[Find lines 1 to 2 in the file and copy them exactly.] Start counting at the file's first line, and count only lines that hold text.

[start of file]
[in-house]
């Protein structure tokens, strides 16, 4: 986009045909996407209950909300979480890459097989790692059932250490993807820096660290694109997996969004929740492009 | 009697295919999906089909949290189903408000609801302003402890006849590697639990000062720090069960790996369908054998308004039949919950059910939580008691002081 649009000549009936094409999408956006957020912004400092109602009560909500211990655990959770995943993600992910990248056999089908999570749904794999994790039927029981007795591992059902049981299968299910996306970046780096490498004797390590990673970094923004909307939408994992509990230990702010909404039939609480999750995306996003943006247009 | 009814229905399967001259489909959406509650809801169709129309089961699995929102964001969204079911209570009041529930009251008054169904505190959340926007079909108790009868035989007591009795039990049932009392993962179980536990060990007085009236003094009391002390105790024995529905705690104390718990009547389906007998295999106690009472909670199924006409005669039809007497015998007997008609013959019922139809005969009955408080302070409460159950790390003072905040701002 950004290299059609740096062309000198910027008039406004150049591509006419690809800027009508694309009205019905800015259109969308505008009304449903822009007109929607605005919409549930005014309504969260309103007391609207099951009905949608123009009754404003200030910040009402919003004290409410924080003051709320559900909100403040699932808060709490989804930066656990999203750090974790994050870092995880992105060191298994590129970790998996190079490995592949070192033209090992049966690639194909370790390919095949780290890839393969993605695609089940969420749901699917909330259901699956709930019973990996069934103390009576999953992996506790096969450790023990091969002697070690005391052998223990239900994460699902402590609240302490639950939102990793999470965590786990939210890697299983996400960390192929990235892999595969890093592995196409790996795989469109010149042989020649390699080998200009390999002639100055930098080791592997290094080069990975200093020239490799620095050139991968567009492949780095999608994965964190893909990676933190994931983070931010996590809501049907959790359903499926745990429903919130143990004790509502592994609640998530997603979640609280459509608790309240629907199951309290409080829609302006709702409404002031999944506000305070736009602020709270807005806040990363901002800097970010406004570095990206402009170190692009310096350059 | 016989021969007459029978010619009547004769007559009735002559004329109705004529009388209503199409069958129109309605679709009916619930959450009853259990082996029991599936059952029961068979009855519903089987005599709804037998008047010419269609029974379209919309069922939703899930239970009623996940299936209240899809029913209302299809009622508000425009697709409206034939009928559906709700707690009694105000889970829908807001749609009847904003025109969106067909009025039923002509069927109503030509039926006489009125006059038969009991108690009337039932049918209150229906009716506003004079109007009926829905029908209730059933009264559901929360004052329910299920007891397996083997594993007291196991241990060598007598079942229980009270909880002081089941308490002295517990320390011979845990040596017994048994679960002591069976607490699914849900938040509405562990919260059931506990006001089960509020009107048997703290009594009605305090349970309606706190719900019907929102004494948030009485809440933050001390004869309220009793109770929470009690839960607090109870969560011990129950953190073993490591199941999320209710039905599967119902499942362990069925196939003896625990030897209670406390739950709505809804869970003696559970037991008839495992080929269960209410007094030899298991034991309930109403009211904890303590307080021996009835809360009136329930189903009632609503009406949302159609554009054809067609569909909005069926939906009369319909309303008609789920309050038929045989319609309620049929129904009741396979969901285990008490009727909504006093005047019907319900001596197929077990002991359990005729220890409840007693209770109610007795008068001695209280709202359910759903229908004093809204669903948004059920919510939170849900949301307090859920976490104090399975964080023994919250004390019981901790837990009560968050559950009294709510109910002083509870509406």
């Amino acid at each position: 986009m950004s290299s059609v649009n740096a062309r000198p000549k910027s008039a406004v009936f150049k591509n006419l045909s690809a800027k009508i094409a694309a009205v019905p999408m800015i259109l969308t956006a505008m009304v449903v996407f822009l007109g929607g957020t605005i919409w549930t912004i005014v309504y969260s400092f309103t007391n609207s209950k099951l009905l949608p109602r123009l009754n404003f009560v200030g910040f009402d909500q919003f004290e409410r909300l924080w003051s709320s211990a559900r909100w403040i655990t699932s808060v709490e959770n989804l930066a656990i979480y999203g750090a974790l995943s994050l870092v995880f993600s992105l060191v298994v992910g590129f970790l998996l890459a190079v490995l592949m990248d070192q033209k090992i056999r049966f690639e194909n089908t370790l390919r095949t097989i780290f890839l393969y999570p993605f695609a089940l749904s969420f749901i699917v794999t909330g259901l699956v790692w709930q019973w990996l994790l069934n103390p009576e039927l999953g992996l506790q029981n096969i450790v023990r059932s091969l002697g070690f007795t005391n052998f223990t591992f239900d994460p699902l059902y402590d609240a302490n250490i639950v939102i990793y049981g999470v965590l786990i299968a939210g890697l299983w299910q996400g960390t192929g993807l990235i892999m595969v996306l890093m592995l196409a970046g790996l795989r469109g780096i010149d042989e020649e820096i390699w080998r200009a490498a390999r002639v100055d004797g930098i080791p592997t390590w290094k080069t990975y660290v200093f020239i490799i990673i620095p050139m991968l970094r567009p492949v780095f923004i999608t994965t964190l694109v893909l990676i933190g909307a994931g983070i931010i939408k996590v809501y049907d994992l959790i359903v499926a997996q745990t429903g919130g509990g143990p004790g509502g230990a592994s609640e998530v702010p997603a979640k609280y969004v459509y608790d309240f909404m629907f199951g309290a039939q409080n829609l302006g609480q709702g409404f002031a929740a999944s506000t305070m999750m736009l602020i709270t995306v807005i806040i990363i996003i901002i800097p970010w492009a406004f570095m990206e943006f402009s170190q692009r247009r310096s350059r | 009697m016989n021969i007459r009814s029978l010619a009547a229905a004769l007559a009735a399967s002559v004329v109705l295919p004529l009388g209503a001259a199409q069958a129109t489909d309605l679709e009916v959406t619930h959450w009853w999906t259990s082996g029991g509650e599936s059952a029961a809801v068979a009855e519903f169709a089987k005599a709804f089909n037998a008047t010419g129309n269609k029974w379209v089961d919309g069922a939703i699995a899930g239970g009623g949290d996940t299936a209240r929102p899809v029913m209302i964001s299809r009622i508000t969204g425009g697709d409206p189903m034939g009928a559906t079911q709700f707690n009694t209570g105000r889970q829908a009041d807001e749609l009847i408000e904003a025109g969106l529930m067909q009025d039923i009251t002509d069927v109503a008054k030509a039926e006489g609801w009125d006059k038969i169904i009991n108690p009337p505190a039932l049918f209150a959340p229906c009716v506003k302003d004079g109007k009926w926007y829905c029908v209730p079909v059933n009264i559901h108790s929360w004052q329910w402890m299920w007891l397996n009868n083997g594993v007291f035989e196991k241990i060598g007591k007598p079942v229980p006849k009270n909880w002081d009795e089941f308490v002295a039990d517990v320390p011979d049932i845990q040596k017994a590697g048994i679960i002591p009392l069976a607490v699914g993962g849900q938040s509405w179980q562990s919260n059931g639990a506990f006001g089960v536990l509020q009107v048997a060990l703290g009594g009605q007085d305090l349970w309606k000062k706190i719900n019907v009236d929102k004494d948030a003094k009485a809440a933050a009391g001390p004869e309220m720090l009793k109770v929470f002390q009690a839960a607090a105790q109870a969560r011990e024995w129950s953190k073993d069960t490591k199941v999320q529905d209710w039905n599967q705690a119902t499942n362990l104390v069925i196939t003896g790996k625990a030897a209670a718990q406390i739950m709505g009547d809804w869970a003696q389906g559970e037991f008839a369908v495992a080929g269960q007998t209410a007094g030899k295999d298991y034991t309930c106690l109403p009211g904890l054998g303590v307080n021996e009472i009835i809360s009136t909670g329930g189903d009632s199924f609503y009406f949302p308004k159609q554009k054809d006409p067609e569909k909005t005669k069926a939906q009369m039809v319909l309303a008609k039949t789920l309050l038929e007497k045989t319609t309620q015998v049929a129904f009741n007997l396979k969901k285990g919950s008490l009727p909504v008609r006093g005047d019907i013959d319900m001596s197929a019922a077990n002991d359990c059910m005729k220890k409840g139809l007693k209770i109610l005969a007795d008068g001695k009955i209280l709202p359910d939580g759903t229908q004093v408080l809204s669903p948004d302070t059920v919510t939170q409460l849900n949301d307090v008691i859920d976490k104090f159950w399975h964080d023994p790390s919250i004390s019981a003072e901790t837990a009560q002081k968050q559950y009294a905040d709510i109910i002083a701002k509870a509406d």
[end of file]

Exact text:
[in-house]
């Protein structure tokens, strides 16, 4: 986009045909996407209950909300979480890459097989790692059932250490993807820096660290694109997996969004929740492009 | 009697295919999906089909949290189903408000609801302003402890006849590697639990000062720090069960790996369908054998308004039949919950059910939580008691002081 649009000549009936094409999408956006957020912004400092109602009560909500211990655990959770995943993600992910990248056999089908999570749904794999994790039927029981007795591992059902049981299968299910996306970046780096490498004797390590990673970094923004909307939408994992509990230990702010909404039939609480999750995306996003943006247009 | 009814229905399967001259489909959406509650809801169709129309089961699995929102964001969204079911209570009041529930009251008054169904505190959340926007079909108790009868035989007591009795039990049932009392993962179980536990060990007085009236003094009391002390105790024995529905705690104390718990009547389906007998295999106690009472909670199924006409005669039809007497015998007997008609013959019922139809005969009955408080302070409460159950790390003072905040701002 950004290299059609740096062309000198910027008039406004150049591509006419690809800027009508694309009205019905800015259109969308505008009304449903822009007109929607605005919409549930005014309504969260309103007391609207099951009905949608123009009754404003200030910040009402919003004290409410924080003051709320559900909100403040699932808060709490989804930066656990999203750090974790994050870092995880992105060191298994590129970790998996190079490995592949070192033209090992049966690639194909370790390919095949780290890839393969993605695609089940969420749901699917909330259901699956709930019973990996069934103390009576999953992996506790096969450790023990091969002697070690005391052998223990239900994460699902402590609240302490639950939102990793999470965590786990939210890697299983996400960390192929990235892999595969890093592995196409790996795989469109010149042989020649390699080998200009390999002639100055930098080791592997290094080069990975200093020239490799620095050139991968567009492949780095999608994965964190893909990676933190994931983070931010996590809501049907959790359903499926745990429903919130143990004790509502592994609640998530997603979640609280459509608790309240629907199951309290409080829609302006709702409404002031999944506000305070736009602020709270807005806040990363901002800097970010406004570095990206402009170190692009310096350059 | 016989021969007459029978010619009547004769007559009735002559004329109705004529009388209503199409069958129109309605679709009916619930959450009853259990082996029991599936059952029961068979009855519903089987005599709804037998008047010419269609029974379209919309069922939703899930239970009623996940299936209240899809029913209302299809009622508000425009697709409206034939009928559906709700707690009694105000889970829908807001749609009847904003025109969106067909009025039923002509069927109503030509039926006489009125006059038969009991108690009337039932049918209150229906009716506003004079109007009926829905029908209730059933009264559901929360004052329910299920007891397996083997594993007291196991241990060598007598079942229980009270909880002081089941308490002295517990320390011979845990040596017994048994679960002591069976607490699914849900938040509405562990919260059931506990006001089960509020009107048997703290009594009605305090349970309606706190719900019907929102004494948030009485809440933050001390004869309220009793109770929470009690839960607090109870969560011990129950953190073993490591199941999320209710039905599967119902499942362990069925196939003896625990030897209670406390739950709505809804869970003696559970037991008839495992080929269960209410007094030899298991034991309930109403009211904890303590307080021996009835809360009136329930189903009632609503009406949302159609554009054809067609569909909005069926939906009369319909309303008609789920309050038929045989319609309620049929129904009741396979969901285990008490009727909504006093005047019907319900001596197929077990002991359990005729220890409840007693209770109610007795008068001695209280709202359910759903229908004093809204669903948004059920919510939170849900949301307090859920976490104090399975964080023994919250004390019981901790837990009560968050559950009294709510109910002083509870509406």